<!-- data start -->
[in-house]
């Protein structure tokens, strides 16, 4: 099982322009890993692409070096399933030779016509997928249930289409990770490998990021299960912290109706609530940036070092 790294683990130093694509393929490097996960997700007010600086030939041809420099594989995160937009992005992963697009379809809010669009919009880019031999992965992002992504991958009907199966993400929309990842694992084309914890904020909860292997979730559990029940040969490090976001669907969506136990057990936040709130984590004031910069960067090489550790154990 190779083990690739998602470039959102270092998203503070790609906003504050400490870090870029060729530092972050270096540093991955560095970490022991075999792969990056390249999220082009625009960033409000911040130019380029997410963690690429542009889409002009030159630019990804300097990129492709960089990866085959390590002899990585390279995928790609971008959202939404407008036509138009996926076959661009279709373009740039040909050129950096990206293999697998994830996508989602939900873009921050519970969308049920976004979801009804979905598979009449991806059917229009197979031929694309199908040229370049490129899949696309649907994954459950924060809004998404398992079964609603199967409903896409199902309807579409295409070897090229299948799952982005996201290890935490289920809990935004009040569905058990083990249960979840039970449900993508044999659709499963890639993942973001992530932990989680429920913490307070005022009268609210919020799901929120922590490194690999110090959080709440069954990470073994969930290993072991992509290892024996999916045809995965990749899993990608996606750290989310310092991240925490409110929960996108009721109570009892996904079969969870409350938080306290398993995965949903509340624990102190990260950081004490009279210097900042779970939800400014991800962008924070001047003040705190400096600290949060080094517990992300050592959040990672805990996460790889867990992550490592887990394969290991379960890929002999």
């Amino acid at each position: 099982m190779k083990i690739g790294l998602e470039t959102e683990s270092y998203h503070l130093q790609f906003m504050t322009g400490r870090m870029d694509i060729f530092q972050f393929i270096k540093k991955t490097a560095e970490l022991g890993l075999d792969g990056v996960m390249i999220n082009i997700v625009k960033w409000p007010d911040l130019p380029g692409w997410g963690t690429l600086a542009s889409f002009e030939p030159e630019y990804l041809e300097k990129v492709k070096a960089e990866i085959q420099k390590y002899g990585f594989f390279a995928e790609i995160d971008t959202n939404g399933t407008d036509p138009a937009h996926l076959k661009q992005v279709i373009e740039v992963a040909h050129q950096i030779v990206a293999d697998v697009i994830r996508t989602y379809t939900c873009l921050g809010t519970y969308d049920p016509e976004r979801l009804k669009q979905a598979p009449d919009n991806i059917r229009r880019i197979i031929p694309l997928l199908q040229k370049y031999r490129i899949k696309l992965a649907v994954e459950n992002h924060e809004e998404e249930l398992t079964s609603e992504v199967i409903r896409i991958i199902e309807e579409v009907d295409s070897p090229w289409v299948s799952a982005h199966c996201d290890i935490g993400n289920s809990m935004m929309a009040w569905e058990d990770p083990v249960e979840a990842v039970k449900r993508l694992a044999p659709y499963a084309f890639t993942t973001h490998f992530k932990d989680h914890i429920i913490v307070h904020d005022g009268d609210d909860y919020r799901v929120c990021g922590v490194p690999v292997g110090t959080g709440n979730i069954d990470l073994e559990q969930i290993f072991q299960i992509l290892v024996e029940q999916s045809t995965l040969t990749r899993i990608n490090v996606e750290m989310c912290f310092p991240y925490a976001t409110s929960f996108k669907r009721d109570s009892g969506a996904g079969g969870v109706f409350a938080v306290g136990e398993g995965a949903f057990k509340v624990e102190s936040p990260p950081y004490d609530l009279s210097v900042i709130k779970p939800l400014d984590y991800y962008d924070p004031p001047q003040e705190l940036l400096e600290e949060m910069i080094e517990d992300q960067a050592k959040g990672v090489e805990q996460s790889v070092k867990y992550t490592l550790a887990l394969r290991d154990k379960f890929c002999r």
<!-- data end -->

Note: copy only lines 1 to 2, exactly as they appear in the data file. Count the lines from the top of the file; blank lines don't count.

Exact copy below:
[in-house]
């Protein structure tokens, strides 16, 4: 099982322009890993692409070096399933030779016509997928249930289409990770490998990021299960912290109706609530940036070092 790294683990130093694509393929490097996960997700007010600086030939041809420099594989995160937009992005992963697009379809809010669009919009880019031999992965992002992504991958009907199966993400929309990842694992084309914890904020909860292997979730559990029940040969490090976001669907969506136990057990936040709130984590004031910069960067090489550790154990 190779083990690739998602470039959102270092998203503070790609906003504050400490870090870029060729530092972050270096540093991955560095970490022991075999792969990056390249999220082009625009960033409000911040130019380029997410963690690429542009889409002009030159630019990804300097990129492709960089990866085959390590002899990585390279995928790609971008959202939404407008036509138009996926076959661009279709373009740039040909050129950096990206293999697998994830996508989602939900873009921050519970969308049920976004979801009804979905598979009449991806059917229009197979031929694309199908040229370049490129899949696309649907994954459950924060809004998404398992079964609603199967409903896409199902309807579409295409070897090229299948799952982005996201290890935490289920809990935004009040569905058990083990249960979840039970449900993508044999659709499963890639993942973001992530932990989680429920913490307070005022009268609210919020799901929120922590490194690999110090959080709440069954990470073994969930290993072991992509290892024996999916045809995965990749899993990608996606750290989310310092991240925490409110929960996108009721109570009892996904079969969870409350938080306290398993995965949903509340624990102190990260950081004490009279210097900042779970939800400014991800962008924070001047003040705190400096600290949060080094517990992300050592959040990672805990996460790889867990992550490592887990394969290991379960890929002999």